Give this a try if you think you'd enjoy a well-written thriller with a Rock music background and a high body count.
[PeterReeve]


City Above the Sea and Other Poems: A Collection
City Above the Sea and Other Poems: A Collection
by Stephen Alan Saft
Edition: Hardcover

4.0 out of 5 stars Deserves recognition, 29 Mar. 2009
This was Saft's second poetry publication of 2008, the first being Murdoch McLoon And His Windmill Boat. He has also published a collection titled I Will Mean, first published in 1975 and revised in 2005. One work from the latter, To an Old Professor Wherever, is reproduced in this current book.

There are 3 poems in this collection that employ rhyme (rhyming couplets), though to ill effect. They are City Above The Sea, Forty Years Come And Gone and What Will Be, poems which Saft describes as "...poems that are exhortative and are designed for performance including performance with music...". Saft is a poor rhymer, coming uneasily close to McGonagall at times, especially as the poems in question lack a regular meter. It is unfortunate that the title poem is the most egregious example.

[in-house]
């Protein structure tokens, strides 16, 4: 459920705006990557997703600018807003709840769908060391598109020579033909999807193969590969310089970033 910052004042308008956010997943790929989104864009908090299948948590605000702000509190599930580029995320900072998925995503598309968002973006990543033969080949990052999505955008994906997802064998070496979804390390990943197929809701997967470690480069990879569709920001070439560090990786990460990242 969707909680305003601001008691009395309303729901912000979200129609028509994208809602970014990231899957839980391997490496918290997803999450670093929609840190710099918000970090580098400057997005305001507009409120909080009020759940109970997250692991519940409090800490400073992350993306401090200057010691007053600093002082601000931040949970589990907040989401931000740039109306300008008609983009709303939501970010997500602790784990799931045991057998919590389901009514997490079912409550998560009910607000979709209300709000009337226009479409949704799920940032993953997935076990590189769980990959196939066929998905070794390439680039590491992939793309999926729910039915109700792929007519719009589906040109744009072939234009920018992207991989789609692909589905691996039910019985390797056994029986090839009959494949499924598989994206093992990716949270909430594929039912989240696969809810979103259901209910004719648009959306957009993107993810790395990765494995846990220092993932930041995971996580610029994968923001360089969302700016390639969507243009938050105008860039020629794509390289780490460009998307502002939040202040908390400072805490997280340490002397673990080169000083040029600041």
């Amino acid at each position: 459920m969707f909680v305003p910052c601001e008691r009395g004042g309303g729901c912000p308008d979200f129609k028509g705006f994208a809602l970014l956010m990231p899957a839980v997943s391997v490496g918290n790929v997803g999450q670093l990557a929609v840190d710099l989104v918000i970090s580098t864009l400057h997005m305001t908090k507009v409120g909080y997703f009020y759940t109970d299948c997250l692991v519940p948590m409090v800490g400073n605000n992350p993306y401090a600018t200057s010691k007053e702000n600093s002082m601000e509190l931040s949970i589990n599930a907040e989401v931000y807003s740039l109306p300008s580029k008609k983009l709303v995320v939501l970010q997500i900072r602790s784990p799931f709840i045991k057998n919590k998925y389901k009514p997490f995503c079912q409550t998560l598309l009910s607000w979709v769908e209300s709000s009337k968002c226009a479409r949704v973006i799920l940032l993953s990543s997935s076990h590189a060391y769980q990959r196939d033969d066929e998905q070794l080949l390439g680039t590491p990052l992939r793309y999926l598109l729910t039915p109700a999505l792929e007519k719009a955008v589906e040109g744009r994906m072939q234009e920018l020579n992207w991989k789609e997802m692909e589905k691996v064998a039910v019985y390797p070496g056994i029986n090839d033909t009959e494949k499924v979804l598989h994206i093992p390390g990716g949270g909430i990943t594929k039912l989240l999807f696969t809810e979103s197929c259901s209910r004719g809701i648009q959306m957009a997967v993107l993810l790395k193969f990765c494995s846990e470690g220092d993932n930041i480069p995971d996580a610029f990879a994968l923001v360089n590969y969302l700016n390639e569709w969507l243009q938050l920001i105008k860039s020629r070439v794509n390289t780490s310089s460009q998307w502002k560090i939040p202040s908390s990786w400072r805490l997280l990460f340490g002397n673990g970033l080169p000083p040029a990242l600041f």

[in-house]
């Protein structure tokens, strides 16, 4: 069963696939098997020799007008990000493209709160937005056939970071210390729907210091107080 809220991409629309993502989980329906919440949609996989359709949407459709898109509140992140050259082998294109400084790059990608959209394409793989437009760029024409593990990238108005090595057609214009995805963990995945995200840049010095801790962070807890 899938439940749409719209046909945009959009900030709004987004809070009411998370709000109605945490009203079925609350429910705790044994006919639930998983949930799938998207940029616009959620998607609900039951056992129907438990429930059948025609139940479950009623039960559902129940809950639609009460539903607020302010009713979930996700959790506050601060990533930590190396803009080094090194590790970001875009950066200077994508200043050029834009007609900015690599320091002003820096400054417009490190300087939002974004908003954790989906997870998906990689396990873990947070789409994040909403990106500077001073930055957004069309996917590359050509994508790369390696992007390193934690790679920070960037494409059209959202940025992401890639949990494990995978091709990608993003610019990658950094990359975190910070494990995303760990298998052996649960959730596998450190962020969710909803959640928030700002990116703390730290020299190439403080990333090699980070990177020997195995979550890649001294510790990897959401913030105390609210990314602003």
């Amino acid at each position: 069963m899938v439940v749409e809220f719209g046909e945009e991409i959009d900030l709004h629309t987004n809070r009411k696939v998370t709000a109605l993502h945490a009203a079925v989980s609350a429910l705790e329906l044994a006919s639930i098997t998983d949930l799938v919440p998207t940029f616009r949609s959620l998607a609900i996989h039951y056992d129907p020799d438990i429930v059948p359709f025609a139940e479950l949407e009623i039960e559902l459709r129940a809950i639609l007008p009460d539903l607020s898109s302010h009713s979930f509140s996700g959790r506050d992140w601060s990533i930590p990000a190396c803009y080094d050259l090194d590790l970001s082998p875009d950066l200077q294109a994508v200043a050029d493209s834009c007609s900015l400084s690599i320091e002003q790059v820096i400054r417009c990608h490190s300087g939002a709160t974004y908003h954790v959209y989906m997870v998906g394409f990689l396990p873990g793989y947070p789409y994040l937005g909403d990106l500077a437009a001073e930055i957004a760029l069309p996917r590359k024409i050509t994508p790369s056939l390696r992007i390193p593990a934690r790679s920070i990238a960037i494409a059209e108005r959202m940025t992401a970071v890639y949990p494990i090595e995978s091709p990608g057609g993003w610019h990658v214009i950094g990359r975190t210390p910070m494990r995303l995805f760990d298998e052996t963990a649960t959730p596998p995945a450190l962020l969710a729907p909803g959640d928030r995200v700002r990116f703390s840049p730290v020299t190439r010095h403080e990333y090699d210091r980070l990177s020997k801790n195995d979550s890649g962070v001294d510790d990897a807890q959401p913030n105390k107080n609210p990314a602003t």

Fortunately, the remaining 31 poems do not attempt rhyme or any strict form, and there's enough fine poetry among them to more than make up for those that do. My favourites are the more introspective and focused works, that scrutinize a detail of nature or some moments of everyday experience, such as The Cucumber Plant to the Sun, and Freshness.

Overall, this is a worthwhile collection from a contemporary poet that deserves to be read.
[PeterReeve]


Blues Caravan: Guitars & Feathers
Blues Caravan: Guitars & Feathers
Price: £10.72

3 of 3 people found the following review helpful
3.0 out of 5 stars Hard rocking Blues, 18 Mar. 2009
2008 saw the fourth Blues Caravan tour and this album is a live recording of one performance on that tour, in Bonn, Germany in January of that year. The tours mostly take in venues in central and northern Europe, where Blues and Jazz have long had an enthusiastic following, often when those genres were relatively neglected in their homeland. The Blues Caravan 2009 tour is, at the time of this review, in full swing, with a completely different lineup (except that Dani Wilde is joining for a couple of gigs).